Faced with a significant setback, many people simply give up on their dreams or plans. Orville and Wilbur didn’t. Their idea wasn’t bolstered by the general public. Critics sneered and looked down on them. Nobody believed in them. Yet they dared to dream, dared to face failures, marched on strong to victory and change the world. Yes, they are the Wright brothers, the first men to invent the airplane and to ever fly – but not without their fair share of setbacks.
It’s all about the attitude. When you start doing ‘mighty’ things, you will encounter an assortment of tough decisions, bumps ahead that make you stumble, blows that brutalize you and a constant feeling of an existential crisis. But nothing in the world can take the place of persistence. Don’t be afraid to err, be brave and determined, in the face of defeats. Your attitude to embrace your hustle, to embrace the struggle and to chase the dream is omnipotent.
The Man in the Arena
In 1910, Theodore Roosevelt delivered a speech in Paris, at the Sorbonne. He railed against cynics who looked down upon men who were trying to make the world a better place. And the most notable part of his speech was about “The Man in the Arena“. You will love how he brilliantly put it. Read it, and try to feel its energy of conviction and its strength of affirmation.
“It is not the critic who counts; not the man who points out how the strong man stumbles, or where the doer of deeds could have done them better. The credit belongs to the man who is actually in the arena, whose face is marred by dust and sweat and blood; who strives valiantly; who errs, who comes short again and again, because there is no effort without error and shortcoming; but who does actually strive to do the deeds; who knows great enthusiasms, the great devotions; who spends himself in a worthy cause; who at the best knows in the end the triumph of high achievement, and who at the worst, if he fails, at least fails while daring greatly, so that his place shall never be with those cold and timid souls who neither know victory nor defeat.”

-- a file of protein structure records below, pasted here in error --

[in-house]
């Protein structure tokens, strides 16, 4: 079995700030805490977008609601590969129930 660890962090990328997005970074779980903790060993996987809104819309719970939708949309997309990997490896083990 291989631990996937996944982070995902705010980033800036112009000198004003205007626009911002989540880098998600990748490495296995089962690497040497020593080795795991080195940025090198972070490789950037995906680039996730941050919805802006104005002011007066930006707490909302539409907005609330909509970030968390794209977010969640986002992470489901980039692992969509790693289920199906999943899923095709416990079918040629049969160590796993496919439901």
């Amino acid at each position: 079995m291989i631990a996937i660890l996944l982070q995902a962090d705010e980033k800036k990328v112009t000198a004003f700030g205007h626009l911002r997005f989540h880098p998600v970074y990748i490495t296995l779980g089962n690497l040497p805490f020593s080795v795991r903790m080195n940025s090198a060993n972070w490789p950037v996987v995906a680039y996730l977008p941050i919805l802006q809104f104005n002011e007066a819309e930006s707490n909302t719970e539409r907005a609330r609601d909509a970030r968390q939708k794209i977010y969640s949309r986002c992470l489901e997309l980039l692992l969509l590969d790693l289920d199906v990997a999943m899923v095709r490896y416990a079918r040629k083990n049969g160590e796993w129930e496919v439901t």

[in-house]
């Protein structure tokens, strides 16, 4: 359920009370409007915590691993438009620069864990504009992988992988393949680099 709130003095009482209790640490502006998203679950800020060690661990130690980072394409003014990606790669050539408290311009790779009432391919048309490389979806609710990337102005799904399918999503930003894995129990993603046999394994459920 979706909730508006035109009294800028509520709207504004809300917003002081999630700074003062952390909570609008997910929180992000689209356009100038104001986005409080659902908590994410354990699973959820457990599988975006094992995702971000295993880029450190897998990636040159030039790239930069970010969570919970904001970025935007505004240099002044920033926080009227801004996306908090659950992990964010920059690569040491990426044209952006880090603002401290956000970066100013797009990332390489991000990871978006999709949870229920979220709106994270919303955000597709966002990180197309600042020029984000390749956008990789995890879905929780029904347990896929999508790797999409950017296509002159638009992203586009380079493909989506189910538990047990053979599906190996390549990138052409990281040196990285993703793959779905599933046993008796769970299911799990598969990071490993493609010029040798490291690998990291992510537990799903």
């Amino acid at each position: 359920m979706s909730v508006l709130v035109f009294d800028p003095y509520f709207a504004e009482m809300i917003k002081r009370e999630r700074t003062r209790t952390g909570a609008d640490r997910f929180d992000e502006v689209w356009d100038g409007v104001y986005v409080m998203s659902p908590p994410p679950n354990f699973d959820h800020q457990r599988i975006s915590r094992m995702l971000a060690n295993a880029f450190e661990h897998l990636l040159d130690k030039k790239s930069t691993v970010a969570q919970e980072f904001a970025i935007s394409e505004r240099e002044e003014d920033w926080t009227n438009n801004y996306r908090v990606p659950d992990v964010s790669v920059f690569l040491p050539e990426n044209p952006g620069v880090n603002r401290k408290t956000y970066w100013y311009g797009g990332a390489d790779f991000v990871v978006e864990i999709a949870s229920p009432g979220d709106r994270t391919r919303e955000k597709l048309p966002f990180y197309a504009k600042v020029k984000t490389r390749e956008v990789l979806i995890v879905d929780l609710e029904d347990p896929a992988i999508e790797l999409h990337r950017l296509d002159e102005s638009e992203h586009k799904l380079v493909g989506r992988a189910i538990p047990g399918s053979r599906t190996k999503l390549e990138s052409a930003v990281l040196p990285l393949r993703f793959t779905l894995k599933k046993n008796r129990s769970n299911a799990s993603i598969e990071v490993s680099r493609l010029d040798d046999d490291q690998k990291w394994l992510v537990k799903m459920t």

An impassioned and inspiring message from the president who guided America through the face of the Great Depression and World War II.
One who displays a dogged attitude to dare mighty things, possesses fortitude in the face of adversity will always be far more superior than the poor souls who neither enjoy much nor suffer much, because they neither know victory nor defeat.